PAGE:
A RANSOM ATTACK CALLED ARENA
Over the last four years, businesses in Israel have been experiencing a wave of ransom attacks that are using the RDP (Remote Desktop Protocol).
We have already released some updates on the issue, are still being attacked every weekend.
The latest wave of attacks was from an old ransom called Crysis; its new version changes the file extension to “Arena” and does not yet have a tool capable of opening encryption.
When an RDP attack occurs on a business, the attackers try to connect through a security breach application in the RDP protocol– if no relevant Microsoft updates have been made, there will be no need for attackers to break through the password.
If Microsoft security updates are available, attackers will try to crack the password using a “brute force attack” which uses automated software that contain tens of thousands of possible password combinations.
It is important to understand that when an attacker accesses your server with administrator privileges for the domain, it can remove your security software such as anti-virus or DLP (data loss prevention) systems and then run the ransom remover manually.
Therefore, when an RDP attack is launched, your anti-virus software will not be able to block it.
The following recommendations for securing your network against ransom attacks via the RDP are arranged in order, from the most recommended to the least recommended:
1) Disable the RDP protocol on an out-of-network connection
The best way to protect yourself against a network hack through the RDP is, of course, by shutting it down. You can use alternative software to connect remotely when a need arises.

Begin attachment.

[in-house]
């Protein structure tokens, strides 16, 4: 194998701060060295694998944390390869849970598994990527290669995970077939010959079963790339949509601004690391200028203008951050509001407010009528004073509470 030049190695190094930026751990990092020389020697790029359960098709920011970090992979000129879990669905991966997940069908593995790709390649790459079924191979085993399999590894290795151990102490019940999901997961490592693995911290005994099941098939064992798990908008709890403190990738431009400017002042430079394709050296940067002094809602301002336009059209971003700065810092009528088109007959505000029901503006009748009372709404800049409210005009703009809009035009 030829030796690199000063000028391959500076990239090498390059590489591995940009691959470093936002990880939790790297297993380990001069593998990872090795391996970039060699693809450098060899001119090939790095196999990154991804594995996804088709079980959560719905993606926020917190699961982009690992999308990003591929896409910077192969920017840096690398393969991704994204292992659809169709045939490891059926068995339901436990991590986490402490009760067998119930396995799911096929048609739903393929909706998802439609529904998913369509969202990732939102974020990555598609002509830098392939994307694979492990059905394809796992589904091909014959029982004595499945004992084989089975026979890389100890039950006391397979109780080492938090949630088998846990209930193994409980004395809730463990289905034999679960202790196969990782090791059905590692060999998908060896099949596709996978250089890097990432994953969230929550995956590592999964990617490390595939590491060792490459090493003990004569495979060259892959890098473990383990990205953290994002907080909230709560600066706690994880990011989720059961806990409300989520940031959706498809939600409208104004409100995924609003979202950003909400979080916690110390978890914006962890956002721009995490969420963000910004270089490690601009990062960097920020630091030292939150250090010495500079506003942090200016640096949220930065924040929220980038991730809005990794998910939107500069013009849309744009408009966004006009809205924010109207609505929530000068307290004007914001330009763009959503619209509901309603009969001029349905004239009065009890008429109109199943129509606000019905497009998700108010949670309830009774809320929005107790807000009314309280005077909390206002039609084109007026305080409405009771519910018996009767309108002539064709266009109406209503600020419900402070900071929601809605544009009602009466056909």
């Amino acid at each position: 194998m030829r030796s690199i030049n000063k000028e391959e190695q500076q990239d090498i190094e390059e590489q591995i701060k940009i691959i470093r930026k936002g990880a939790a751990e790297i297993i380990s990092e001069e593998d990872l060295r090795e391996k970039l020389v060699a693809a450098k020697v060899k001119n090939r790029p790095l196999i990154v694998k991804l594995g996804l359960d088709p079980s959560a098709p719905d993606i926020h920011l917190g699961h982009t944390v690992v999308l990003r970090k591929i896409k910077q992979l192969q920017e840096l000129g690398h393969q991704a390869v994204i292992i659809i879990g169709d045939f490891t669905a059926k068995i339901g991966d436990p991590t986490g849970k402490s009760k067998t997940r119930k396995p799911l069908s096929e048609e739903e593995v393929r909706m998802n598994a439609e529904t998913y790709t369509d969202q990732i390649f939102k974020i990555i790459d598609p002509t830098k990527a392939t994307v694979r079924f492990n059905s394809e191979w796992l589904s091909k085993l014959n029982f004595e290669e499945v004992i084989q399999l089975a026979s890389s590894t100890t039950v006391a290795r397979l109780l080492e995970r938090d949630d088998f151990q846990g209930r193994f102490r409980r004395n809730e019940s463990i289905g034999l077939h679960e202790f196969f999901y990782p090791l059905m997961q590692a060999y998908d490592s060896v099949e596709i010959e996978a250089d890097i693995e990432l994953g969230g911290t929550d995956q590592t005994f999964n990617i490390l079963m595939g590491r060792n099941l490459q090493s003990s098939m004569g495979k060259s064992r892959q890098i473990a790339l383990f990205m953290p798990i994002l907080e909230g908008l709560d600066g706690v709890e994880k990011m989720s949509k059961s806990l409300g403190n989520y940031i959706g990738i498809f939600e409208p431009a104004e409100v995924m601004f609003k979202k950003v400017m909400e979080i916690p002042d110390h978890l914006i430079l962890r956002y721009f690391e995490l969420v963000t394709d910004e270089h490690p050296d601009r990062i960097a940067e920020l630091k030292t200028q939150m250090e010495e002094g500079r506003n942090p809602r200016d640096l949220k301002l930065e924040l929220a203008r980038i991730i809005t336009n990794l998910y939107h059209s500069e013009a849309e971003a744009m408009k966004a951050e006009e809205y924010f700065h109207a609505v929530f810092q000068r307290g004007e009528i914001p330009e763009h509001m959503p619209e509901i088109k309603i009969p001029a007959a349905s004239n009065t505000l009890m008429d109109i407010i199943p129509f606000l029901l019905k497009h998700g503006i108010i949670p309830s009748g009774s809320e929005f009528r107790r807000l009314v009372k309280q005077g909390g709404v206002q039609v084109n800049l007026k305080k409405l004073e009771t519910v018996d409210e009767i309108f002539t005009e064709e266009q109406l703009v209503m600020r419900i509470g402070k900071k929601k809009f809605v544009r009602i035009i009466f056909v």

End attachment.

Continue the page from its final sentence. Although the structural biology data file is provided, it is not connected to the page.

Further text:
2) Set up a VPN connection outside the network
If you still have software or services that require an RDP connection, you can set up a VPN to connect to before you connect to the RDP outside the network.
3) Set up a connection using 2FA
Connecting with 2-step authentication prevents brute force attacks on the RDP password.
4) Secure connection points
It is important to control the security of computers that are enabled for connection.
5)Tighten your RDP security.
It’s important to understand that even hardening does not prevent hacking, but definitely reduces the risk.
If you still work with RDP, there are a number of additional measures to harden the connection:
Set up a complex password that has at least 13 characters consisting of lower and uppercase letters, numbers, and special characters.
Replace the default port 3389 by switching the RDP connection to a port higher than 50,000 in order to make it difficult to scan the ports.
Set up IP addresses to which the connection is allowed. IP addresses can only be defined in the firewall, which will only allow an RDP connection. Obviously, home users do not have fixed IP addresses.
Policy settings can be set locally on the server or through a GPO for all users on a user blocking network after several failed connection attempts in sequence.